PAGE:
You present a story that’s hard to ignore.
As an advocate, you can cultivate news stories for reporters that feature individuals. Reporters are always looking for human interest stories.
OK: we’ve covered fire and air.
What about water?
Oregon—like much of the western United States—is short on water. Severely.
We are seeing some of the driest weather ever in our state, which has become critical in the Klamath River basin—an area that borders on two states: Oregon and California.
The problem is decades old, and it gets covered in the news media as a conflict with no solution.
The problem is that the resource—water—is scarce.
Water is currently being reserved rather than flushed through the dam where it can be accessed by stakeholders.
The local Native American tribes—in Oregon and in California—depend on the salmon and other fish whose numbers are dwindling rapidly.
For Native Americans, the fish are an essential part of life.
Fish have kept the Klamath and Yurok peoples alive “for all time.”
Fish represent life: We are “Salmon People,” one tribal member reports.
Salmon is more than food: salmon is life.
But the water that has dwindled in the Klamath River is also used for irrigating farm and ranch lands.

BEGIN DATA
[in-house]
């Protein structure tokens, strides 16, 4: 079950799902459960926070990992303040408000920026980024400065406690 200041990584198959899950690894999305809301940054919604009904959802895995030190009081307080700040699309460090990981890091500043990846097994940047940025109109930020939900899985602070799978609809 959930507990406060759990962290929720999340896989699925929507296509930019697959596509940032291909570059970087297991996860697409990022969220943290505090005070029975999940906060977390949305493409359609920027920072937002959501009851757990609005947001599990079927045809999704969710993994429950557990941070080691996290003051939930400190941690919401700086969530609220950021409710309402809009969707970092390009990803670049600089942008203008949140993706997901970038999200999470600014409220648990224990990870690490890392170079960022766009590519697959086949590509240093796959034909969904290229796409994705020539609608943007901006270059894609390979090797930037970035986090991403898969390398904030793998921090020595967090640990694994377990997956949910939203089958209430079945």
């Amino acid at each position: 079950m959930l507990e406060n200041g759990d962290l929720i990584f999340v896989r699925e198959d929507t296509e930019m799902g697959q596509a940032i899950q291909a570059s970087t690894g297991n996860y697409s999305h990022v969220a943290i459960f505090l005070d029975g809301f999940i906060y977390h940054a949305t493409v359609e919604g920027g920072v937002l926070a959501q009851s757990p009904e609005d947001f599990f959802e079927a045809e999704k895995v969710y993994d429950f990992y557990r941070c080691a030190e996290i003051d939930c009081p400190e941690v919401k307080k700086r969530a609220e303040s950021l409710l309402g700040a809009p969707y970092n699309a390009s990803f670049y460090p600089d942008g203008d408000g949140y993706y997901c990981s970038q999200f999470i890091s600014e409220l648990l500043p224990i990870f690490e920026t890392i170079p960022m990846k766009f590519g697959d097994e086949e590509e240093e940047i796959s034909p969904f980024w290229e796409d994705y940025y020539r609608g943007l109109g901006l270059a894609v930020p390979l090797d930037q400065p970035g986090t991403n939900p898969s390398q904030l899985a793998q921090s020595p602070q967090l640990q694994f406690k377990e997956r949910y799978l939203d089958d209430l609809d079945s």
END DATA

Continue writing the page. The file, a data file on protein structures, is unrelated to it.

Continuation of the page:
It’s a complex issue, and water rights continue to be challenged in the courts. For example, Native Americans are guaranteed first access to fish, but the farmers need access to water for peppermint, potatoes, onions and horseradish.
And ranchers want water for cattle.
Local government agencies blame National agencies; farmers blame American Indians, and Liberals blame Conservatives.
To make matters messier, a group of armed “anti-government” protestors has threatened violence.
One activist told a reporter, “We’re going to turn on the water and have a standoff.”
Is there a way to clean up some of the messiness of the discourse?
One expert suggests:
#3 Reframe the story
This piece of advice—to shift or reshape the story—comes straight out of advertising. Clever cigarette advertisers found ways to reframe the story to shift attention away from health to one of freedom:
The freedom to choose to smoke.
So, one way to re-consider the water issue in Oregon is to try to see it through a new lens—a new perspective.
Now I am asking our friends from Indonesia a favor:
How would you reframe the water crisis at the Klamath River Basin to ensure that audiences understand the environmental impacts?
To wrap up: today we talked about fire, air and water, and I have shared three bullet points:
#1 Cultivate your networks
#2 Make it personal
#3 Reframe the story
Thank you for listening, and I look forward to seeing you again. ###
National Native American Heritage Month
Image (above) vintage mangrove